“We know that plant-based alternatives will play a huge role in the future of burgers, and we want to lead the way,” a Grill’d spokesperson told Inside Retail. “There’s a migration to alternative food choices, with plant-based food being a permanent trend. This initiative is part of our commitment to be a progressive and inclusive brand catering for all food tribes, whatever their food preference.”
Grill’d says the business’s plant-based burgers started out representing around 5 per cent of total sales, but in the past few years this has grown to make up 15 per cent of the chain’s overall business.
More demand, better choices
The commitment Grill’d and other players in the quick service restaurant (QSR) scene have shown showcases a growing trend of more and more people wanting plant-based options.
McDonald’s launched its McPlant in 2020, using a Beyond Meat patty, while KFC launched a plant-based chicken burger in 2019. Meanwhile Mad Mex launched Meat-Free Mondays last year.
“Our goal is to see 30 per cent of our menu sales being vegetarian or vegan by the end of 2023. It’s important to us because we have kids and we want them to enjoy the planet. It’s important because we want to make it easier for people to make that choice,” Mad Mex CEO Clovis Young told Inside Retail last year. “It’s not an ethical position around animal rights, it’s a moral position, we have to help people make better choices that are good for the environment.”
Much of this uptake has been due to the rapid improvement of quality in plant-based options, ethical consumer expert Peta Granger told Inside Retail.
“The quality of plant-based meats has improved so much over the last five years, fooling many meat eaters, and increasing the amount of people willing to give it a go,” Granger said.
“Research shows that curiosity motivates most people, who are often surprised by the impressive meat-like texture and flavour – and the numerous environmental, ethical and health benefits later influence plant-based decisions as a more conscious choice.”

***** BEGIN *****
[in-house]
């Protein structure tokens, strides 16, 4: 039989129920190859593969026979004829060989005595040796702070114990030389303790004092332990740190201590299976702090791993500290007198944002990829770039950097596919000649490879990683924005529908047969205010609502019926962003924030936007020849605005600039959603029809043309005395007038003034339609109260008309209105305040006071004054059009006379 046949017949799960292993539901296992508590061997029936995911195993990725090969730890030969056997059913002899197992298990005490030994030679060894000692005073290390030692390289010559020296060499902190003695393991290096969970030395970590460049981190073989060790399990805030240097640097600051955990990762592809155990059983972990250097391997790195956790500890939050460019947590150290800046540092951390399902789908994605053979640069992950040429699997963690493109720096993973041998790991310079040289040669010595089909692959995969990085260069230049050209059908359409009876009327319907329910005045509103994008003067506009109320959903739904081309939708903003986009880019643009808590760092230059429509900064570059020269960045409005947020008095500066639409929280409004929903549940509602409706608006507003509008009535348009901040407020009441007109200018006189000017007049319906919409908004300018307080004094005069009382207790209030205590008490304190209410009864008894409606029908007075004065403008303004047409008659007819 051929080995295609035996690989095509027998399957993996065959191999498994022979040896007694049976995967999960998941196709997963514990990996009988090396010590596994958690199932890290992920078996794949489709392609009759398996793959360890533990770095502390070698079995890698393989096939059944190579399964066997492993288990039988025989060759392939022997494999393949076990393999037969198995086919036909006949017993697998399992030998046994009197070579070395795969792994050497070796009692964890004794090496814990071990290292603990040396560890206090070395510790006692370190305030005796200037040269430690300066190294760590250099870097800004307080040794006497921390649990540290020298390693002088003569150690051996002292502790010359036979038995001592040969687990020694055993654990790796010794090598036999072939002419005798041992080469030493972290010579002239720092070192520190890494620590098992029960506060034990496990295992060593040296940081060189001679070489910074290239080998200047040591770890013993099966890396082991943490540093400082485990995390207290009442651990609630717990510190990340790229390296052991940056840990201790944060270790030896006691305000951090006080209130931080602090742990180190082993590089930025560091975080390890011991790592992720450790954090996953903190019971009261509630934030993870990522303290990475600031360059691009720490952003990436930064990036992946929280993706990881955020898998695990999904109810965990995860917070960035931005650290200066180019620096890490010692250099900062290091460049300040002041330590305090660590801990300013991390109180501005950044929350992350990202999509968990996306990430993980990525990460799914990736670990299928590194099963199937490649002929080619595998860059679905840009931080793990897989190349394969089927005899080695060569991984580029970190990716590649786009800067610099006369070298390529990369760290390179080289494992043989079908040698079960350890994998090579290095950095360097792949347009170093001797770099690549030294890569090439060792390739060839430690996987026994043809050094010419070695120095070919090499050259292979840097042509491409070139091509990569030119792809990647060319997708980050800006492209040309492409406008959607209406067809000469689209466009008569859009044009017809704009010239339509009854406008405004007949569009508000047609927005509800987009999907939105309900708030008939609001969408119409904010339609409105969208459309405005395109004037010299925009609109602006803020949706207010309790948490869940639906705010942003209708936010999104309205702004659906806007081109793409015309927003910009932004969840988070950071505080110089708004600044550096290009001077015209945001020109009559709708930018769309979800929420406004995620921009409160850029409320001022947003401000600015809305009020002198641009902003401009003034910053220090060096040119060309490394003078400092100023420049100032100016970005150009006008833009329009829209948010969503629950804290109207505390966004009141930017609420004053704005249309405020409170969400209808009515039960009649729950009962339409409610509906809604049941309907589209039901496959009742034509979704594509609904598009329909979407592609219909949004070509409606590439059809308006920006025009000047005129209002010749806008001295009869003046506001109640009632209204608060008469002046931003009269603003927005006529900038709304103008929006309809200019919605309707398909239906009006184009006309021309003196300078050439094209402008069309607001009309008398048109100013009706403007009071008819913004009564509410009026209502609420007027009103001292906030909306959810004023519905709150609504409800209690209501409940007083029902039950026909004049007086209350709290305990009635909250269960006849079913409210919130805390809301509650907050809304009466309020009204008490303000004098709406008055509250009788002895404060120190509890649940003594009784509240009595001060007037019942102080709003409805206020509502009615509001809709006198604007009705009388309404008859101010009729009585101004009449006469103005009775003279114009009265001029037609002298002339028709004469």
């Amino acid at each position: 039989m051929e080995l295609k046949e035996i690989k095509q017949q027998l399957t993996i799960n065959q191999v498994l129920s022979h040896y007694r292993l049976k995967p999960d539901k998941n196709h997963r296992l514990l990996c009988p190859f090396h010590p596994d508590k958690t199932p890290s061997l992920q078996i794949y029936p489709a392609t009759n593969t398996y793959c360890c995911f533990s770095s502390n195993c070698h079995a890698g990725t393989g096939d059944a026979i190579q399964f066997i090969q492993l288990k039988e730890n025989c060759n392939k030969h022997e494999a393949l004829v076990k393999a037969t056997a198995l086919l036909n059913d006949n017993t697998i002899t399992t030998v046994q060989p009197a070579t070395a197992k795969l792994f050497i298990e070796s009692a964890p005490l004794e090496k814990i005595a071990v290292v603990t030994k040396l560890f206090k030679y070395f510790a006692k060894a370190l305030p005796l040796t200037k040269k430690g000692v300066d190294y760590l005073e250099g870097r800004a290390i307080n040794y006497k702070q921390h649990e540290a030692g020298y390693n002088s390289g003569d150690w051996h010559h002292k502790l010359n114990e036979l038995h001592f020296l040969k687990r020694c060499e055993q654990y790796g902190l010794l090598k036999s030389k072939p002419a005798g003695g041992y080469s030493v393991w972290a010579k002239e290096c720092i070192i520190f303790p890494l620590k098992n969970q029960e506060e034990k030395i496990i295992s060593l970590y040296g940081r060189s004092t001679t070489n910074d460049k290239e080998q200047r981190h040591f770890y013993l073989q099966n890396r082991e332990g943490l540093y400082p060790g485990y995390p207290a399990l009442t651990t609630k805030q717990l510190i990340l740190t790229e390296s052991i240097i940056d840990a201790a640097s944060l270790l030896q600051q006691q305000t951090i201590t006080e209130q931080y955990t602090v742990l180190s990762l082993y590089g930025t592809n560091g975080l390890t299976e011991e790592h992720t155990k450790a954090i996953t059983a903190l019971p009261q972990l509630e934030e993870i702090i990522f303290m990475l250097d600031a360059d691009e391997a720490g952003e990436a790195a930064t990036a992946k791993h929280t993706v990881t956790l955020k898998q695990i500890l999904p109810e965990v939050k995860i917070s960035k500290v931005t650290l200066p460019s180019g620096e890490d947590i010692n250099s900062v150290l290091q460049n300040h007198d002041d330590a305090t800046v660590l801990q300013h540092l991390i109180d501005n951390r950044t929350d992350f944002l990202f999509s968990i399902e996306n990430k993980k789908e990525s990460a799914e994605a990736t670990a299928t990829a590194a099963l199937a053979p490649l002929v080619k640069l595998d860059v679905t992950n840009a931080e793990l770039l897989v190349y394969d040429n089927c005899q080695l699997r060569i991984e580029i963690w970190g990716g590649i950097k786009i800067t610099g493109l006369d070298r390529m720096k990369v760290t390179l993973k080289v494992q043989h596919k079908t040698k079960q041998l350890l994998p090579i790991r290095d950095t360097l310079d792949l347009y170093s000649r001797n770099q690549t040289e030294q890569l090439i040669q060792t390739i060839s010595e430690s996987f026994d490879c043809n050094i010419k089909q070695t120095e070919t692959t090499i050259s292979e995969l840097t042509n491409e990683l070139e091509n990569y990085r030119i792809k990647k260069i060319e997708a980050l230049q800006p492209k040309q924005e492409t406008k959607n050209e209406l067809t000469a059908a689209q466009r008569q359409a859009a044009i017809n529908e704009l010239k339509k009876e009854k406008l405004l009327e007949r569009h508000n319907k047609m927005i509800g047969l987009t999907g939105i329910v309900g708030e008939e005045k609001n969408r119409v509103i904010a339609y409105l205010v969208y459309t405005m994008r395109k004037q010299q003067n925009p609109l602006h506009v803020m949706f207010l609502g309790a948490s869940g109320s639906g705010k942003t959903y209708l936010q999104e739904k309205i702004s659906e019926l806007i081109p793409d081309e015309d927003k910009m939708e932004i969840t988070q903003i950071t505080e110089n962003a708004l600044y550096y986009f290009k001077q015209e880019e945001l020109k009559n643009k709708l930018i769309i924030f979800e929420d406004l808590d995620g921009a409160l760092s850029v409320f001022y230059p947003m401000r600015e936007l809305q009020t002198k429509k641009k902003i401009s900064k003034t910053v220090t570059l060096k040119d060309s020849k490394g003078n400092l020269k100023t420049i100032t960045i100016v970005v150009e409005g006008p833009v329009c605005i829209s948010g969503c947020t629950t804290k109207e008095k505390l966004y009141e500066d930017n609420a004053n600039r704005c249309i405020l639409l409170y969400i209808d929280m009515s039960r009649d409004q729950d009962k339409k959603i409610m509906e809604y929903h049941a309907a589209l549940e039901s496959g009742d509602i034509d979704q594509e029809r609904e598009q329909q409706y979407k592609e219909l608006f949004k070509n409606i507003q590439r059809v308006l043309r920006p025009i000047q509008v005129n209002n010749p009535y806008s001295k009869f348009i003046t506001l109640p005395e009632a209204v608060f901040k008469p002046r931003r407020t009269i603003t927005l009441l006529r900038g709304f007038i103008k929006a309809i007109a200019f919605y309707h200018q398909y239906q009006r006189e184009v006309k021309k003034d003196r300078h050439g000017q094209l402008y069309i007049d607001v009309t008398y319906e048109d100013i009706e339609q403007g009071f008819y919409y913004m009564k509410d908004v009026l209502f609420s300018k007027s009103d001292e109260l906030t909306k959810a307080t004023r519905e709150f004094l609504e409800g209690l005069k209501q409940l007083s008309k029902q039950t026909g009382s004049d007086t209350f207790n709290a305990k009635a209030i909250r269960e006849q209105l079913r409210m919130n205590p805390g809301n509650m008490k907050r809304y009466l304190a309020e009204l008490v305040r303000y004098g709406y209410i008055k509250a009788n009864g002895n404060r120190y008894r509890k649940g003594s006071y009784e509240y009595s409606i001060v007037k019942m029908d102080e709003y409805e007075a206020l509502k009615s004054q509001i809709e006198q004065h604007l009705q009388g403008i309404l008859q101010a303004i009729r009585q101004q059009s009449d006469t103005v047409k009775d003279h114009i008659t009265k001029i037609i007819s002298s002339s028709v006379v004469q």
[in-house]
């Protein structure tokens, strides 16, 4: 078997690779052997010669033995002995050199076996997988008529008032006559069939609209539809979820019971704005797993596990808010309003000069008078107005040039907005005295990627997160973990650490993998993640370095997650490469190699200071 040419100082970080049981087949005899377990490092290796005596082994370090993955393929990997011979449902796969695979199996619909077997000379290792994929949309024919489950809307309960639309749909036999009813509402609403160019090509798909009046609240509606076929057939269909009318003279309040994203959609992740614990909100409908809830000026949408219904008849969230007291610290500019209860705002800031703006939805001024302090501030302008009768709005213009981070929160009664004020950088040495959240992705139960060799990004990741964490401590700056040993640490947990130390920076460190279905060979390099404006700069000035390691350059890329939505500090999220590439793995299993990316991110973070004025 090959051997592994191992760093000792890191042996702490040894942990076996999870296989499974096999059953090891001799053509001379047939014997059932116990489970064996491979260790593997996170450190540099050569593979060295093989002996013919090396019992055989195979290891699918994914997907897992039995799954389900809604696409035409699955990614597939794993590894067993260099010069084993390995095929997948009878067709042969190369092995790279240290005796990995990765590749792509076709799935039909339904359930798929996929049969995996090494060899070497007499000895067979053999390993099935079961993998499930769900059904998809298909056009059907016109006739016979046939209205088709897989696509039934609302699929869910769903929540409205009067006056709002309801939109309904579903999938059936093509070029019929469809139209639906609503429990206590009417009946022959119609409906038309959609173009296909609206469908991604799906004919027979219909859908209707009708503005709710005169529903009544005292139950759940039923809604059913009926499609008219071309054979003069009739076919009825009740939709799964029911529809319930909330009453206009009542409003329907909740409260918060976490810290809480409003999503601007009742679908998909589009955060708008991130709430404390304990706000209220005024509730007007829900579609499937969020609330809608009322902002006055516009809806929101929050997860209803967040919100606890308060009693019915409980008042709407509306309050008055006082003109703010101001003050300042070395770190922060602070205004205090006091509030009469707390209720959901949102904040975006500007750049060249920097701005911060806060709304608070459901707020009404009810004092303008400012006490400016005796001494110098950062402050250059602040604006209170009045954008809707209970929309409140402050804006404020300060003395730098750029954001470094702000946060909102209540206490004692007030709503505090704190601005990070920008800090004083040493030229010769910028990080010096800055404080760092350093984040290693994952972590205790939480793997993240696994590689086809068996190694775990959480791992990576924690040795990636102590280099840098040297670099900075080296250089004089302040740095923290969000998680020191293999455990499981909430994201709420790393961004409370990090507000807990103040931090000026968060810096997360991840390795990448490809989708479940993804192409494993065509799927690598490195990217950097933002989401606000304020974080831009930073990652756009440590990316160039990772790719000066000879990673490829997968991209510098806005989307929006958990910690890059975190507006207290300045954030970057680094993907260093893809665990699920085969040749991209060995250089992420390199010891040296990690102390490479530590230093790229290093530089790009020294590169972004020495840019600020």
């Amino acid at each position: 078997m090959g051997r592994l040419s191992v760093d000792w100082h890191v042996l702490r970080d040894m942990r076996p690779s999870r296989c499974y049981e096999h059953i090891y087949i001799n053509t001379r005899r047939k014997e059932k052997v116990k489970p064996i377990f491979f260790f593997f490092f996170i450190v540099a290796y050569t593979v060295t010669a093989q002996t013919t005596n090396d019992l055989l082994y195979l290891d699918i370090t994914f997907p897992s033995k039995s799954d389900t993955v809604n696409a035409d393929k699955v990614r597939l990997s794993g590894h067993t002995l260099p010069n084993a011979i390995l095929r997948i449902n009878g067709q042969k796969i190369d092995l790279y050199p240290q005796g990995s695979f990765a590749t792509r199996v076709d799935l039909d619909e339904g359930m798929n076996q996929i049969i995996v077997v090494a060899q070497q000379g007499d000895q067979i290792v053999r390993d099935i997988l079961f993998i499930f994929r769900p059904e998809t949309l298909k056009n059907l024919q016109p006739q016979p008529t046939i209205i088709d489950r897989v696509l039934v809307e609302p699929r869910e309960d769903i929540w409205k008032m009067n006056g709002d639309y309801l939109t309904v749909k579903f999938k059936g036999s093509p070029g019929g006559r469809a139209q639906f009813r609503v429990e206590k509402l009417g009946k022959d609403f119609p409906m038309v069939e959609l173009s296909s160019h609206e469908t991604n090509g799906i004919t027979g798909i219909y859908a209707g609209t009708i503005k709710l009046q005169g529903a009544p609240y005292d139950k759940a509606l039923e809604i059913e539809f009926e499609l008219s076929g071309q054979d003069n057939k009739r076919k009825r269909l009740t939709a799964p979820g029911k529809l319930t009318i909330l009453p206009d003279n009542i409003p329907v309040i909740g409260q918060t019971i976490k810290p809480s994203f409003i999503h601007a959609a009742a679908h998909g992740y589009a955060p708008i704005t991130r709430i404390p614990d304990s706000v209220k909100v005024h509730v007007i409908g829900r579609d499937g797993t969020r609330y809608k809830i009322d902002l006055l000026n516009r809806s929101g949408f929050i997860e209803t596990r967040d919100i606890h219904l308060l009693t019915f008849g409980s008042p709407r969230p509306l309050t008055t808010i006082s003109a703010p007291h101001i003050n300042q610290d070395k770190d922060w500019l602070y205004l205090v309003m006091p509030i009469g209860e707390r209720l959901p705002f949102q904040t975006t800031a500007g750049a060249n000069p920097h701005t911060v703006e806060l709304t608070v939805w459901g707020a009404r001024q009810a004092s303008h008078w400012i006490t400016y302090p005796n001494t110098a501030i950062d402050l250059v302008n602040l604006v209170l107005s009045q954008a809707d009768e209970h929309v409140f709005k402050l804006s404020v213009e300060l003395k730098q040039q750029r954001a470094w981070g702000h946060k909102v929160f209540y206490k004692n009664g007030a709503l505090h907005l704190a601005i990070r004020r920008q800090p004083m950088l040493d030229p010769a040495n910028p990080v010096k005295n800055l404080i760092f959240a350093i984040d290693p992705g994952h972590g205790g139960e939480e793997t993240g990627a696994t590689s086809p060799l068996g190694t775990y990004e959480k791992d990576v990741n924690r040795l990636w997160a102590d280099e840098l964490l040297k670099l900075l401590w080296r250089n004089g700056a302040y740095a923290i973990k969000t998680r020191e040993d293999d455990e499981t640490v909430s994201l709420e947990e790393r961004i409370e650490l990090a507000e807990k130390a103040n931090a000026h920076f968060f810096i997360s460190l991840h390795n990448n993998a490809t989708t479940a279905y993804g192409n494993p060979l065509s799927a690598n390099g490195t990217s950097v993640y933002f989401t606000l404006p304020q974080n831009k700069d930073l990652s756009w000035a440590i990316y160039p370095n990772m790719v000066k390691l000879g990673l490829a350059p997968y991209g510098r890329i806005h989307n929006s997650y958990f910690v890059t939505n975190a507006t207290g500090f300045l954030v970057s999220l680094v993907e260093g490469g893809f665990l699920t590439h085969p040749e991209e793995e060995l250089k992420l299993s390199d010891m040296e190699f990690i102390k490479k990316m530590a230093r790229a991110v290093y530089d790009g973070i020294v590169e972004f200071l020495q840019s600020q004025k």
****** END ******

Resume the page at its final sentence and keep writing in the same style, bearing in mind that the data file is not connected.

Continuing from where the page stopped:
Granger says that as more players in the QSR industry make plant-based options accessible, the trend of shoppers trying, and enjoying, plant-based meals will continue to grow – further fuelling an already booming industry.
“Delicious vegan fast food pushing its way into the mainstream is an incredible prospect to contemplate,” Granger said. “It’s the kind of consumer transition needed as climate action reaches such a critical period in the coming decade.”
A recent report in Nature Food stated that a third of all planet-heating gas emissions come from the production of food, with meat production emitting twice as much as the creation of plant-based alternatives.
“It’s another example of business models, like the fast-food industry, making wise economic transitions long before our current political leaders,” Granger noted.
However, not everyone is excited about the increasing relevance of plant-based options. In 2021, the Australian seafood, meat, and poultry industries commissioned a survey that found 75 per cent of respondents said it shouldn’t be legal for plant-based products to use meat descriptors to market their food – for example, calling a product ‘plant-based chicken’.
“They have tried to ban the plant-based industry from using words like ‘meat’, ‘beef’ and ‘chicken’ in their labelling, which was, thankfully, rejected by the ACCC,” Granger said.
“They’ve since lobbied the federal government to launch a Senate inquiry into the matter.”
Tapping into a growing market
Plant-based initiatives aren’t just a way to build out a more inclusive menu. They’re about tapping into a growing market of vegan, vegetarian, and flexitarian consumers who are increasingly looking for options outside of the traditional beef, chicken, and fish.
Globally, vegans and vegetarians constitute a small number of consumers, at only 4 per cent and 6.4 per cent respectively, a report from Euromonitor found. But what’s driving the plant-based boom is a growing number of consumers who are restricting their consumption of animal-based products without following a strict vegan or vegetarian diet, explained Allen Zelden, founder of Intrinity Global and president of digital eco-conscious website Futurevvorld.
“Australia is seen as the most flexitarian region, with 45 per cent of consumers actively reducing their animal product intake,” Zelden said.
And with Australia’s supermarket duopoly controlling the majority of the local grocery sector, many independent plant-based food businesses are looking at QSR and other food services as a way into the stomachs of consumers, particularly as pandemic restrictions ease and Australians feel more comfortable eating out again.
“In the USA, the food service channel has been a key contributor to the success behind many of the most prominent global plant-based food businesses,” Zelden said. “Beyond Meat’s exposure to food service businesses was an instrumental growth driver for them, with half of their overall net revenue reportedly coming from food service sales in 2019.
“I’m confident that we’ll see many more meat-heavy menus throughout Australia embrace greater plant-based options in 2022 and beyond.”